Tuesday, 13 December 2011

Harper Government Pulls out of Kyoto: Time to Get Serious about Who Should be the Leader of the Opposition

This morning there is only one question for anyone in the NDP:

Who will be the best leader to unite the left and leftish, not just in the party but across the country?

We need a very strong opposition in Ottawa led someone who has weight both in Quebec and elsewhere. As far as I can see, the one person is Thomas Mulcair. Brian Topp, whom I've known for years and admire for his many qualities, is a great strategist. The party needs him more than ever, not as leader, but as the chess player, the guy who has the big picture in his head. The consummate back room boy, in the best sense of the term.

1 comment:

ck said...

I'm inclined to agree with you here. He's not my favourite person by any stretch of the imagination (my heart of hearts prefers Peggy Nash), but then, I'm an anybody but Harper kinda person. At this point, I'm looking at what's needed. Out of the group of nine, Mulcair has the experience. He has the chops to fight Harper and his attack ad machine. That will be of utmost importance, come campaign time. He doesn't strike me as afraid to get in Harper's face and that is exactly what is needed. I am not convinced that taking the high road, playing the gentleman to Harper works. Just ask Stephane Dion. Or ask John Kerry how well that worked for him fighting GW Bush.

I do, however, have one concern about Mulcair--he isn't a household name in the rest of Canada. I'm of the opinion, those are the folks he needs to convince, particularly in vote-rich BC.

I also have another view. Many are concerned about them holding onto Quebec, given that more than half of its' caucus is in La Belle Province and such. This view has validity, for right now. I, on the other hand, look toward the future. They need to start looking more like a Pan-Canadian party and start concerning themselves more with the RoC. Let's take a look.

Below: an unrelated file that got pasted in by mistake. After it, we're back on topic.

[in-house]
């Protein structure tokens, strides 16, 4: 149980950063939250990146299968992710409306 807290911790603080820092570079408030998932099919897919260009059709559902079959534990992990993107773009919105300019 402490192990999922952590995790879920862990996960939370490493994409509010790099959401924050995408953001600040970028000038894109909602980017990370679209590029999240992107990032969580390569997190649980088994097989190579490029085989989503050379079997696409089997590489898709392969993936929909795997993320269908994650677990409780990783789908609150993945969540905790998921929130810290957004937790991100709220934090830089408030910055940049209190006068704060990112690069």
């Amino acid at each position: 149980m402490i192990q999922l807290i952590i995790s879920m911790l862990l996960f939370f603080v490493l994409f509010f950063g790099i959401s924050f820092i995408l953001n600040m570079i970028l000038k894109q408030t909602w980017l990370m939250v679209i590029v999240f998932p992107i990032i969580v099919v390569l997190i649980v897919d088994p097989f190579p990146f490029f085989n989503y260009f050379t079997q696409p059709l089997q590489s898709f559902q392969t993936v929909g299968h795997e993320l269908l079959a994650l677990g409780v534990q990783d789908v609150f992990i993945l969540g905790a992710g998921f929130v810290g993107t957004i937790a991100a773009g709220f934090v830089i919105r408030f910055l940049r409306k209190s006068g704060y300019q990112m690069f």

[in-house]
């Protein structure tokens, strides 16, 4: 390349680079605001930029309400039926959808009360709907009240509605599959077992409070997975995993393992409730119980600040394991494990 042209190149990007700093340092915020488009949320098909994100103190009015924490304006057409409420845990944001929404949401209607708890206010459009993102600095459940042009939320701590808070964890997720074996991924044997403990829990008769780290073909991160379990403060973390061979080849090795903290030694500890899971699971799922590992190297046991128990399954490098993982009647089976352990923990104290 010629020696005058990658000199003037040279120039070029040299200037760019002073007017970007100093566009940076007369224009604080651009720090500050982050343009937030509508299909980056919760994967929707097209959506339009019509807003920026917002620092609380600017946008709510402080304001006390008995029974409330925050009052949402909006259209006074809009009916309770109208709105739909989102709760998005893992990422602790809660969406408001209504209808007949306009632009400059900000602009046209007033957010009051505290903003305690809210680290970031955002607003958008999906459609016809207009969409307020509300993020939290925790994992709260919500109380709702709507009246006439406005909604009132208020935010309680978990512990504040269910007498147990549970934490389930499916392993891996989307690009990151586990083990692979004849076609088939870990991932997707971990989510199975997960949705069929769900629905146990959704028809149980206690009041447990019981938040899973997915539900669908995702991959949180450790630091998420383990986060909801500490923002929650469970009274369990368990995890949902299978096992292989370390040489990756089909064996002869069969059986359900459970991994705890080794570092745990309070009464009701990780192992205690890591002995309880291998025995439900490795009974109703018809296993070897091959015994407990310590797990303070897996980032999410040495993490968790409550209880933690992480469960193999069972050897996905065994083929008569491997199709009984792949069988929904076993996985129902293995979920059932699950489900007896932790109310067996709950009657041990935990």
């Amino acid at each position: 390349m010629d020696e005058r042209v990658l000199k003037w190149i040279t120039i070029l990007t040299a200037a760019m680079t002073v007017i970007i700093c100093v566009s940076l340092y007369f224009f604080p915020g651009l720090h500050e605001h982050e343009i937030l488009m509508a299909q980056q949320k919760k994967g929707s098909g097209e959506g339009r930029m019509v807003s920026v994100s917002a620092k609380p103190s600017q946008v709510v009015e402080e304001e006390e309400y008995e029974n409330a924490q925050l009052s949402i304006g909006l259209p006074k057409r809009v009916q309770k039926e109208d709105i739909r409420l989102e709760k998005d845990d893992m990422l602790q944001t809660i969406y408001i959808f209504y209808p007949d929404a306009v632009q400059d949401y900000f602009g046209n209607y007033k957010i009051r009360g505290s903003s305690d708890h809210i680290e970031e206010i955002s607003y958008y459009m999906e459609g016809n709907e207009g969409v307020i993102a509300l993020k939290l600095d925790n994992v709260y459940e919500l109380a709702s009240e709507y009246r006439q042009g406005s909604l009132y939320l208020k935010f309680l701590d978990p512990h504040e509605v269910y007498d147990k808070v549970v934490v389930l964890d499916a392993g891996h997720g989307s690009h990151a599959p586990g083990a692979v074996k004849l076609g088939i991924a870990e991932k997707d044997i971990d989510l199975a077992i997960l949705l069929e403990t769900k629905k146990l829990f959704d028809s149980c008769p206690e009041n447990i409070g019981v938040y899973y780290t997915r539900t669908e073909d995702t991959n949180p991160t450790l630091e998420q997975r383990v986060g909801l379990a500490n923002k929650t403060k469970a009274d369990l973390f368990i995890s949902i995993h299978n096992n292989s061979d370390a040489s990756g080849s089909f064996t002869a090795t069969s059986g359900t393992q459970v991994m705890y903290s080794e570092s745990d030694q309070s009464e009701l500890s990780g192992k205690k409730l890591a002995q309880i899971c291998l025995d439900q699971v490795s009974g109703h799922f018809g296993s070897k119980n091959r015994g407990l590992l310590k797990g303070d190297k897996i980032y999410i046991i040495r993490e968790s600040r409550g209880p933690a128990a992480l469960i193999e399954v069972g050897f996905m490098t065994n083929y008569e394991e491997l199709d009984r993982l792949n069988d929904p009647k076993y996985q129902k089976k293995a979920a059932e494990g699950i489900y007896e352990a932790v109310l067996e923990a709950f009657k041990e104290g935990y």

For openers, when we take out Quebec, they only had a net gain of 8 seats when we factor in 2 losses--Tony Martin in Ontario and Jim Maloway in Manitoba. They need to find a leader who can appeal to Ontario and the west--particularly Ontario and BC, and if at all possible, perhaps Alberta, although, I may be dreaming in technocolour here. You see, Bill C-20, is it? The bill to add those 30 seats, mainly in Alberta, Ontario and BC. It will pass, as we all know. It's not a bill that I see as democratic reform, not when it's passed by Harper. No, I see a lot of gerrymandering that will go on--Harper and the Conservatives will redraw that electoral map to their advantage. This means the opposition parties will really have their work cut out for them. This is exactly why the NDP or even the Liberals, for that matter (I'm actually pro-merger these days, actually; I have concerns about both parties being able to fight Harper on their own)must start looking toward the west.

Again, as I've mentioned, it will take more than a strong leader--it will take someone with experience, a take charge attitude and someone not afraid to fight back directly. I believe that is Mulcair.